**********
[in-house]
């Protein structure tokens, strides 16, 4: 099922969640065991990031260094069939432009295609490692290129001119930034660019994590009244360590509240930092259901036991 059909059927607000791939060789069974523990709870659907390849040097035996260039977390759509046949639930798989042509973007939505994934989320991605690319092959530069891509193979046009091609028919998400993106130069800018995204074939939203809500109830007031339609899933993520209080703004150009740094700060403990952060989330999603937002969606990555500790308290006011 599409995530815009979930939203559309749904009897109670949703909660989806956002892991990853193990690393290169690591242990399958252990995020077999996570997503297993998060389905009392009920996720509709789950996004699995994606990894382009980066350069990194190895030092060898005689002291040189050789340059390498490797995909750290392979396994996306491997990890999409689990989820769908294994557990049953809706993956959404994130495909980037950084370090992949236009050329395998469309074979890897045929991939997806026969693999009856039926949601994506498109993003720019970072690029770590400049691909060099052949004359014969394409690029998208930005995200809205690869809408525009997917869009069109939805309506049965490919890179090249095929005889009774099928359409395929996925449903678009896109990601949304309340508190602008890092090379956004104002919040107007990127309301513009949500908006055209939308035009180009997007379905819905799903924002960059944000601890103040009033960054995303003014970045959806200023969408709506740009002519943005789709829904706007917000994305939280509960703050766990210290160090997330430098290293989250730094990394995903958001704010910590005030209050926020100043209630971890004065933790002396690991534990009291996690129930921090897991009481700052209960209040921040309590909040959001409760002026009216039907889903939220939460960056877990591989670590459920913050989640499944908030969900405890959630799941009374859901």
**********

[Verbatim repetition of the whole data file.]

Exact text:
[in-house]
């Protein structure tokens, strides 16, 4: 099922969640065991990031260094069939432009295609490692290129001119930034660019994590009244360590509240930092259901036991 059909059927607000791939060789069974523990709870659907390849040097035996260039977390759509046949639930798989042509973007939505994934989320991605690319092959530069891509193979046009091609028919998400993106130069800018995204074939939203809500109830007031339609899933993520209080703004150009740094700060403990952060989330999603937002969606990555500790308290006011 599409995530815009979930939203559309749904009897109670949703909660989806956002892991990853193990690393290169690591242990399958252990995020077999996570997503297993998060389905009392009920996720509709789950996004699995994606990894382009980066350069990194190895030092060898005689002291040189050789340059390498490797995909750290392979396994996306491997990890999409689990989820769908294994557990049953809706993956959404994130495909980037950084370090992949236009050329395998469309074979890897045929991939997806026969693999009856039926949601994506498109993003720019970072690029770590400049691909060099052949004359014969394409690029998208930005995200809205690869809408525009997917869009069109939805309506049965490919890179090249095929005889009774099928359409395929996925449903678009896109990601949304309340508190602008890092090379956004104002919040107007990127309301513009949500908006055209939308035009180009997007379905819905799903924002960059944000601890103040009033960054995303003014970045959806200023969408709506740009002519943005789709829904706007917000994305939280509960703050766990210290160090997330430098290293989250730094990394995903958001704010910590005030209050926020100043209630971890004065933790002396690991534990009291996690129930921090897991009481700052209960209040921040309590909040959001409760002026009216039907889903939220939460960056877990591989670590459920913050989640499944908030969900405890959630799941009374859901």